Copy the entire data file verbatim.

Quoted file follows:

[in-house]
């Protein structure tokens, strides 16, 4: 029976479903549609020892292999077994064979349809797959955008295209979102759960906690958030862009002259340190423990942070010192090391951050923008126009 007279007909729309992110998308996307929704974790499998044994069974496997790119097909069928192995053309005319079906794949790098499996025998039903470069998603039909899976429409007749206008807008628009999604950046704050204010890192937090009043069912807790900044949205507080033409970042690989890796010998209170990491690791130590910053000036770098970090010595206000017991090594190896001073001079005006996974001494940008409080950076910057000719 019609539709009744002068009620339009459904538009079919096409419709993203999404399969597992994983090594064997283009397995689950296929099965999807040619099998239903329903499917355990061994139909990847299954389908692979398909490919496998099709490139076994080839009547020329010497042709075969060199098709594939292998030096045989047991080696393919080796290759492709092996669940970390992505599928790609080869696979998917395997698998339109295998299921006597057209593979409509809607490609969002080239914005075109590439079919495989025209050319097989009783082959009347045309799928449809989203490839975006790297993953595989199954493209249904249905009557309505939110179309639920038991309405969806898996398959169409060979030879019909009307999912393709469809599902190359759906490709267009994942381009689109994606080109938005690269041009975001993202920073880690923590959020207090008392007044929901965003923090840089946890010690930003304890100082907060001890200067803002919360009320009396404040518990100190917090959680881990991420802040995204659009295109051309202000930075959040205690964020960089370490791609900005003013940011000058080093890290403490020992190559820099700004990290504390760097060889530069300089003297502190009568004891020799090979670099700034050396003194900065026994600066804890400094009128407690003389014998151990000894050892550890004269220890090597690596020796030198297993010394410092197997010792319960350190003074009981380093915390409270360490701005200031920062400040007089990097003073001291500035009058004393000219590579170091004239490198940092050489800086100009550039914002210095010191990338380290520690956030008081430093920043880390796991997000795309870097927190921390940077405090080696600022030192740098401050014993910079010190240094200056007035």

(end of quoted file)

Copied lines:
[in-house]
């Protein structure tokens, strides 16, 4: 029976479903549609020892292999077994064979349809797959955008295209979102759960906690958030862009002259340190423990942070010192090391951050923008126009 007279007909729309992110998308996307929704974790499998044994069974496997790119097909069928192995053309005319079906794949790098499996025998039903470069998603039909899976429409007749206008807008628009999604950046704050204010890192937090009043069912807790900044949205507080033409970042690989890796010998209170990491690791130590910053000036770098970090010595206000017991090594190896001073001079005006996974001494940008409080950076910057000719 019609539709009744002068009620339009459904538009079919096409419709993203999404399969597992994983090594064997283009397995689950296929099965999807040619099998239903329903499917355990061994139909990847299954389908692979398909490919496998099709490139076994080839009547020329010497042709075969060199098709594939292998030096045989047991080696393919080796290759492709092996669940970390992505599928790609080869696979998917395997698998339109295998299921006597057209593979409509809607490609969002080239914005075109590439079919495989025209050319097989009783082959009347045309799928449809989203490839975006790297993953595989199954493209249904249905009557309505939110179309639920038991309405969806898996398959169409060979030879019909009307999912393709469809599902190359759906490709267009994942381009689109994606080109938005690269041009975001993202920073880690923590959020207090008392007044929901965003923090840089946890010690930003304890100082907060001890200067803002919360009320009396404040518990100190917090959680881990991420802040995204659009295109051309202000930075959040205690964020960089370490791609900005003013940011000058080093890290403490020992190559820099700004990290504390760097060889530069300089003297502190009568004891020799090979670099700034050396003194900065026994600066804890400094009128407690003389014998151990000894050892550890004269220890090597690596020796030198297993010394410092197997010792319960350190003074009981380093915390409270360490701005200031920062400040007089990097003073001291500035009058004393000219590579170091004239490198940092050489800086100009550039914002210095010191990338380290520690956030008081430093920043880390796991997000795309870097927190921390940077405090080696600022030192740098401050014993910079010190240094200056007035």